Career Tip #13: Answer First


"Answer First" means that in any communications setting you should give the answer first (your point of view, recommendation, conclusion, finding, etc.) and then follow with details. This is applicable when you come into your manager’s office to propose an idea, or when you’re presenting a proposal to a group, or if you’re in a 1×1 with a peer talking about a new direction.

Many people do it the other way around – build up the background,
details of decision criteria, lay out all the options, and eventually they get to the recommendation or decision is. When you load someone up with a bunch of words before you get to the point, you’ve diluted your point.

Presenting answer first is also the right way to write press releases and typically how newspaper stories are written. The gist of the story is usually found in the first two paragraphs, and the rest of the article is details.

Why "answer first"?

  1. Executives communicate that way, and they want to be communicated to that way (in 1x1s or in a presentation). Why would an executive promote someone who rambles or seems indecisive?
  2. Answer first forces you to communicate your point or decision early in a conversation, and that portrays authority and confidence.
  3. Giving the punch line in the beginning causes people to pay attention to the details, if they are needed. And if they aren’t needed, and the executive or audience approves of your ‘answer’ or decision, then shut up!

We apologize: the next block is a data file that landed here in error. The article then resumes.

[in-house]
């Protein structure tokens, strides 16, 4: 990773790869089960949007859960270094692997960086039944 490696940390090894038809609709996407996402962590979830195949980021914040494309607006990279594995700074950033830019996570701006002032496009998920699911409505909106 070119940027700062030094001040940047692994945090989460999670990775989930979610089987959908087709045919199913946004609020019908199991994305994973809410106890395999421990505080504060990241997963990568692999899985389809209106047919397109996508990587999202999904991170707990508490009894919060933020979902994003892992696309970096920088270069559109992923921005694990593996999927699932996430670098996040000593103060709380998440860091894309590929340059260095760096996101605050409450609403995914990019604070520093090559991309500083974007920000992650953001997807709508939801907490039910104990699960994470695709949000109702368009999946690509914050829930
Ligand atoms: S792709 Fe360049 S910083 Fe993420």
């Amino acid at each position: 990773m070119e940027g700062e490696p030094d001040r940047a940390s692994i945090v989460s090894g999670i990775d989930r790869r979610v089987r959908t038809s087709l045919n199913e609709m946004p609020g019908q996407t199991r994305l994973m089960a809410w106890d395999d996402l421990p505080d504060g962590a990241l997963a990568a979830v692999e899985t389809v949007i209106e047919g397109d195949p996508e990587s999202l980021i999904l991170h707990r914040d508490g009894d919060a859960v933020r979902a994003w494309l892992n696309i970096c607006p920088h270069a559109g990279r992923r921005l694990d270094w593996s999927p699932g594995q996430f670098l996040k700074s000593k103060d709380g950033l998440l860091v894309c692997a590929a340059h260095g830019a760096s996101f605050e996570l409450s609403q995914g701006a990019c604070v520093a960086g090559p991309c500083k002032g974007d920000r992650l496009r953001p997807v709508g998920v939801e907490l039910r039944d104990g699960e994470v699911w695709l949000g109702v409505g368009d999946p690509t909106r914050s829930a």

4. Because ‘less is more’ the points and decisions you are trying to make will stand out, rather than the details.
  5. If you spend more time communicating directions and point of views, you will get more done.

Most people were taught to present with an introduction, then put the meat in the middle and conclude. Instead, present like an open-faced sandwich – meat first, and then bread (i.e. the details, if needed).

5 Responses

  1. Great post Sam – and a great point. I think the best part of this is the “don’t dilute your answer” comment. By talking before you have actually answered you’re just giving the recipient time to devise opinions and doubts about what you’re saying. This is the same when negotiating – don’t defend your argument before you’ve made your point. Great stuff Sam.

  2. This is so true! I was sitting in an executive level meeting to discuss delivery dates on a project that was slipping. We were on page 2 of the Powerpoint deck and all of a sudden the president says “Just tell me what the date is! What page should we skip to to get to the date?” The answer was on page 8 🙂 I learned an important lesson in that meeting. ALWAYS get to the point first and then get to the details.
    Sam, this post is spot on!

  3. The best thing I read last week. Very true and sadly, rarely practiced. So many companies (large and small) spend tons of time and money ‘teaching people to communicate’ but don’t address this point. I have suffered through so many presentations where the point of the presentation has been buried so deep you’d think the person giving the presentation didn’t want you to find it.

  4. Answer First

    Tell ’em what you’re going to say!

  5. Answer First

    Tell ’em what you’re going to say!

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